Colon Polyps and Colon Cancer

Large Intestine

Colon polyps are small lumps of cells that develop in the lining of the colon and have the potential to become cancerous over time. Though not all polyps develop into colon cancer, many cases of colon cancer begin as polyps.

Colon cancer is cancer that develops in the large intestine or rectum, and is often referred to as colorectal cancer.

Colon Polyps

Polyps develop as a result of abnormal cell growth in the colon and rectum. Polyps can develop at any location throughout the large intestine, and can occur in a number of sizes and shapes. The three main classifications of colon polyps are inflammatory, hyperplastic, and adenomatous.

People who suffer from Crohn’s disease or ulcerative colitis are at an increased risk for developing inflammatory colon polyps. Inflammatory polyps are often called pseudopolyps and they do not turn into cancer.

About half of all colon polyps are hyperplastic. These polyps develop in the lower portion of the colon and rectum and have little or no risk to develop into cancer.

Adenomatous polyps are the most common type of colon polyps, and are the type most frequently removed during colonoscopy. This type of polyp is strongly associated with colon cancer. There are different types of Adenomatous polyps including: Tubular, Villous, Tubulovillous, and Serrated.

Most often colon polyps do not cause symptoms, so regular checkups with your doctor and screening for colon cancer is a critical part of detection. People over the age of fifty, or those with a personal or family history of either colon polyps or colon cancer are often recommended to undergo routine screenings for colon cancer. Though symptoms of polyps are rare, if they do occur they are most likely to be blood on underwear or toilet paper following a bowel movement, visible blood in the stool, or prolonged periods of constipation or diarrhea.

Colon Cancer

Colon cancer or colorectal cancer is cancer of the large intestine that often starts as small clumps of cells called adenomatous polyps in the lining of the colon and rectum.

Colon cancer is one of the leading causes of cancer-related death in the United States However, most cases of colon cancer develop as polyps that slowly progress into cancer, which means early detection and treatment can lead to a complete cure.

There is no single cause of colon cancer, but there are certain factors that may increase your likelihood of developing the condition, such as:

  • Being over the age of 50
  • Of African American or Eastern European descent
  • Consume a diet that is high in red or processed meats
  • Have a personal history of other types of cancer, like breast cancer
  • Have a history of colorectal polyps
  • Have a history of inflammatory bowel disease
  • Have a family history of colon cancer

In addition to these factors, certain genetic syndromes such as Familial adenomatous polyposis (FAP) or Hereditary nonpolyposis colorectal cancer (HNPCC), also known as Lynch Syndrome may increase susceptibility to colon cancer.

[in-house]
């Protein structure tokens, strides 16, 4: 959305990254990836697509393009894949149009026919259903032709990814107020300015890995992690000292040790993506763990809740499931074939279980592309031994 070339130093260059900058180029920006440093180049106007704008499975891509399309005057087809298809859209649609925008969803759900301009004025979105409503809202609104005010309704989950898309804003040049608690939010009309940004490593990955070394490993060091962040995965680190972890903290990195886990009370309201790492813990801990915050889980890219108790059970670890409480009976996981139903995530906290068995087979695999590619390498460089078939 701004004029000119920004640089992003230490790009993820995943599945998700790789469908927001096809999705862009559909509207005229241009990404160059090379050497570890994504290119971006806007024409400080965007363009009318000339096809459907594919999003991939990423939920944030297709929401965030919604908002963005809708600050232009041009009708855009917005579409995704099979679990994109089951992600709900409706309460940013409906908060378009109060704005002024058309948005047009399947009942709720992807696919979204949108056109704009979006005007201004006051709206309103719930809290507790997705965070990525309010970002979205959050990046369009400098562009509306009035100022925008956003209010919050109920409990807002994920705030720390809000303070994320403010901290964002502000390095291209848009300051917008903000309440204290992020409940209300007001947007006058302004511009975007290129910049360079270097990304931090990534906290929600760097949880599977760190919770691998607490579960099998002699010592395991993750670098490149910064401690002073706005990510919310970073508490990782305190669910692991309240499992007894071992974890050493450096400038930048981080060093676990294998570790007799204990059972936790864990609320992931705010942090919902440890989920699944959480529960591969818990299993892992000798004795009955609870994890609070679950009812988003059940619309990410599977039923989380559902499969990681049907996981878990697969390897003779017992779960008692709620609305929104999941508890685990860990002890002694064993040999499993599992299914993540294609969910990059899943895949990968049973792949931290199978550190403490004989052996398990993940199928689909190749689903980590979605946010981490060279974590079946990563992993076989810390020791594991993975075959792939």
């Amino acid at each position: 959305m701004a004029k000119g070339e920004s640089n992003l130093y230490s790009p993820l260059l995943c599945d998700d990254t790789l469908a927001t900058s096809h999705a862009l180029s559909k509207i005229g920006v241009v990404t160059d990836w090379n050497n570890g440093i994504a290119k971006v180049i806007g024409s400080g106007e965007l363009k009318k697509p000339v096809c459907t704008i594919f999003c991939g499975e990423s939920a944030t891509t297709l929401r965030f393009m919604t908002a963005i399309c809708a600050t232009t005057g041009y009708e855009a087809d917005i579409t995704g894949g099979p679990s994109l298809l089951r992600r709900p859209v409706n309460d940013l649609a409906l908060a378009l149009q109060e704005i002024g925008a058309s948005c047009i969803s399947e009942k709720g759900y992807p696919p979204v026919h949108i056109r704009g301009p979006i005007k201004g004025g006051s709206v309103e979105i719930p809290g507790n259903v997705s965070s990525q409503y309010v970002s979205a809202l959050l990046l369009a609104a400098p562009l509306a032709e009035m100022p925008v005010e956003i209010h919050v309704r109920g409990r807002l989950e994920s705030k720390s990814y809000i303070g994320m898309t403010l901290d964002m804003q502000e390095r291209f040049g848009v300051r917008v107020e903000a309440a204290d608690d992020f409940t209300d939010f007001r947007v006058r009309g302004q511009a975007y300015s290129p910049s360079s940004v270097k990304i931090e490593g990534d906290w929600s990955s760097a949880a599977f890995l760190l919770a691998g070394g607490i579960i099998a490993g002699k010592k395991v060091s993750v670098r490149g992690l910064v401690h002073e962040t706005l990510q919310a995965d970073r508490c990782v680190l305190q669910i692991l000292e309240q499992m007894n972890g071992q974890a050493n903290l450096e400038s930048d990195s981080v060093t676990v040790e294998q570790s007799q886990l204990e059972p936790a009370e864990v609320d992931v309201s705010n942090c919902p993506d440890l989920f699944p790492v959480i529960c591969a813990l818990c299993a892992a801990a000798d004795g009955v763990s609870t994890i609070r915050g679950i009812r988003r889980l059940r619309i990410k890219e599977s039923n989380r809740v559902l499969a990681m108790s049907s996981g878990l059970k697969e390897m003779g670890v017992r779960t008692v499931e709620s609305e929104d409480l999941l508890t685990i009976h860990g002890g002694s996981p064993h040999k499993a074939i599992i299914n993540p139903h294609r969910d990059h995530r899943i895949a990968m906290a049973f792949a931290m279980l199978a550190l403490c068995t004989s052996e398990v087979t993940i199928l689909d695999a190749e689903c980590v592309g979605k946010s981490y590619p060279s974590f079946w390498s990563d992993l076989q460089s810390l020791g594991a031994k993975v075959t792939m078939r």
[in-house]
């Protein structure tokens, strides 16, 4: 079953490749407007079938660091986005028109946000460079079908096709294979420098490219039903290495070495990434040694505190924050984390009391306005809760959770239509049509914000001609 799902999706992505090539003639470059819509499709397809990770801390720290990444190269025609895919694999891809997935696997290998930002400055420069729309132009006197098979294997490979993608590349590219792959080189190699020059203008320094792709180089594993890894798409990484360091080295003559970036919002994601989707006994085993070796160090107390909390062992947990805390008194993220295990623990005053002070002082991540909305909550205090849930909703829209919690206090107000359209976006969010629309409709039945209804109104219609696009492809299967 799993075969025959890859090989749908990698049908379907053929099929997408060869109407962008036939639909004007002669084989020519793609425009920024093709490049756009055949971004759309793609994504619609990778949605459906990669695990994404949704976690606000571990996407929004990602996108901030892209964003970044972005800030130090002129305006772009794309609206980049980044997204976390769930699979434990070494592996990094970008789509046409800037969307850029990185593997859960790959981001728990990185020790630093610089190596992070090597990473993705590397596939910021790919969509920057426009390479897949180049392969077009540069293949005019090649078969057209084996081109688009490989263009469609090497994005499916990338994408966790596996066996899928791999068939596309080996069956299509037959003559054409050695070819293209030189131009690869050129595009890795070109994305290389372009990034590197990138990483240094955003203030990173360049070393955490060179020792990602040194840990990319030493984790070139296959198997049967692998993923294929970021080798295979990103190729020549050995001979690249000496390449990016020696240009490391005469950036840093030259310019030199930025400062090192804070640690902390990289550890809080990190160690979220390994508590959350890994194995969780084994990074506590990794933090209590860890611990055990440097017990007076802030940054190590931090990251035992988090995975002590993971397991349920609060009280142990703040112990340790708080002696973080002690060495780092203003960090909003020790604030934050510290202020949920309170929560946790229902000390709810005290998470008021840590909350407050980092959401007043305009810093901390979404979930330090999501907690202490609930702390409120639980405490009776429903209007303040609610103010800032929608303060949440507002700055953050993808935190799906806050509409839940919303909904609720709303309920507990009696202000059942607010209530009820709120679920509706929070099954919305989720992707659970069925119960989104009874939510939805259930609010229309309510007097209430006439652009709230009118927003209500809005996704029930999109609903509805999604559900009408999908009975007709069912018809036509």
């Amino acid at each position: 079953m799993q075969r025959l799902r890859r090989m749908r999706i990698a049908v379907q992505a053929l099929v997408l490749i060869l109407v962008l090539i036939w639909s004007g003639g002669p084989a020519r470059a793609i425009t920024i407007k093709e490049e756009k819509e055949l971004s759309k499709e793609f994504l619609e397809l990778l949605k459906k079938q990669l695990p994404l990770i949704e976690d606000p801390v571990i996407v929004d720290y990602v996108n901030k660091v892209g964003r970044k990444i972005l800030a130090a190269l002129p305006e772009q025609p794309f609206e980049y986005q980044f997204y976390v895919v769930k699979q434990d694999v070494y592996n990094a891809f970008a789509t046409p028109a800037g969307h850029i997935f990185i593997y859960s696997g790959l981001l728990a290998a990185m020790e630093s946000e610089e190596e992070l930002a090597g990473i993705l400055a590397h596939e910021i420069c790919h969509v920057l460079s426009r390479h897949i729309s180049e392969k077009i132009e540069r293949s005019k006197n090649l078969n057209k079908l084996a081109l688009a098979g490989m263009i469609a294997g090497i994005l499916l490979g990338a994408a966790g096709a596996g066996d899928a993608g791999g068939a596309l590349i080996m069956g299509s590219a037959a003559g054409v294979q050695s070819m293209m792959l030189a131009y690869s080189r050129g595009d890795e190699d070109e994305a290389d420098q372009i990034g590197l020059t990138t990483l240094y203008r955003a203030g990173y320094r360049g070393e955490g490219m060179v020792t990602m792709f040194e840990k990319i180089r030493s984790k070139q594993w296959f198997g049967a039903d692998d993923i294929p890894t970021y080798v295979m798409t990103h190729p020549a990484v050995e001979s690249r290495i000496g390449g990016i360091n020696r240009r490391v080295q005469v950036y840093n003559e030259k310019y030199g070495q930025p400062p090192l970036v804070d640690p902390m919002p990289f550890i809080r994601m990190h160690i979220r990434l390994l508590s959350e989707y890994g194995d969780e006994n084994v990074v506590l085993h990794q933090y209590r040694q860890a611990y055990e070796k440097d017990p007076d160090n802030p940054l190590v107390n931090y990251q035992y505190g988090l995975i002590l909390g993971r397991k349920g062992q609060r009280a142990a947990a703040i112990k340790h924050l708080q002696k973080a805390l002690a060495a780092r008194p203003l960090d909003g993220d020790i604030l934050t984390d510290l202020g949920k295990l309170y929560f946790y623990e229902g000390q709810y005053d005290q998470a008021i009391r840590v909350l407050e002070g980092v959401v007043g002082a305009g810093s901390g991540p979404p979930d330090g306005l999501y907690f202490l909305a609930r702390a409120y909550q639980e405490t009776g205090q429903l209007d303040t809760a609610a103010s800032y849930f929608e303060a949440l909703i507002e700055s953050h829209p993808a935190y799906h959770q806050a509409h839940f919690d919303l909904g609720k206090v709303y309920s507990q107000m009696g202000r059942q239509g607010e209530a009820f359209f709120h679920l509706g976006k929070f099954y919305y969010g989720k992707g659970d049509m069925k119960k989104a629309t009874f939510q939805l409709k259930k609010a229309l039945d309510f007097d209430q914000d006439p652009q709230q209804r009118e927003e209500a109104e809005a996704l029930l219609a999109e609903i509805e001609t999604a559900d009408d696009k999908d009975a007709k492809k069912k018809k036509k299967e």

For many individuals there are no signs or symptoms associated with colon cancer, but if symptoms do occur they may include:

  • Abdominal pain, or tenderness in the lower abdomen
  • Blood in stool
  • Diarrhea
  • Constipation
  • Narrow stools
  • Unexpected weight loss


Through early detection and screening, colon cancer can be treated before symptoms develop. Screening tests help your gastroenterologist to discover colon polyps before they become cancerous. Your gastroenterologist may recommend certain examinations as part of routine screening, or as a result of signs or symptoms that could indicate the presence of colon polyps or colon cancer.

If your gastroenterologist recommends that you undergo screening for colon cancer, he may suggest a colonoscopy, or a number of other examinations including genetic testing, blood tests, barium enema with x-ray or a flexible sigmoidoscopy. If polyps are detected during a colonoscopy exam, they can often be removed at that time, and a biopsy or tissue sample can also be obtained for further testing.


Despite the fact that many polyps are not malignant, your physician will likely recommend that any polyps that develop are removed and examined to determine if it is cancerous or not. Often, polyps can be removed by your gastroenterologist during a colonoscopy exam. If colon cancer is present, then there are a variety of treatment options that may be beneficial for you, including chemotherapy and radiation therapy.

Your gastroenterologist will discuss the best type of treatment for colon polyps and colon cancer available for you, and will explain any benefits or risks that are associated with the treatment options.

For more information about colon polyps or colon cancer please contact us to schedule an appointment.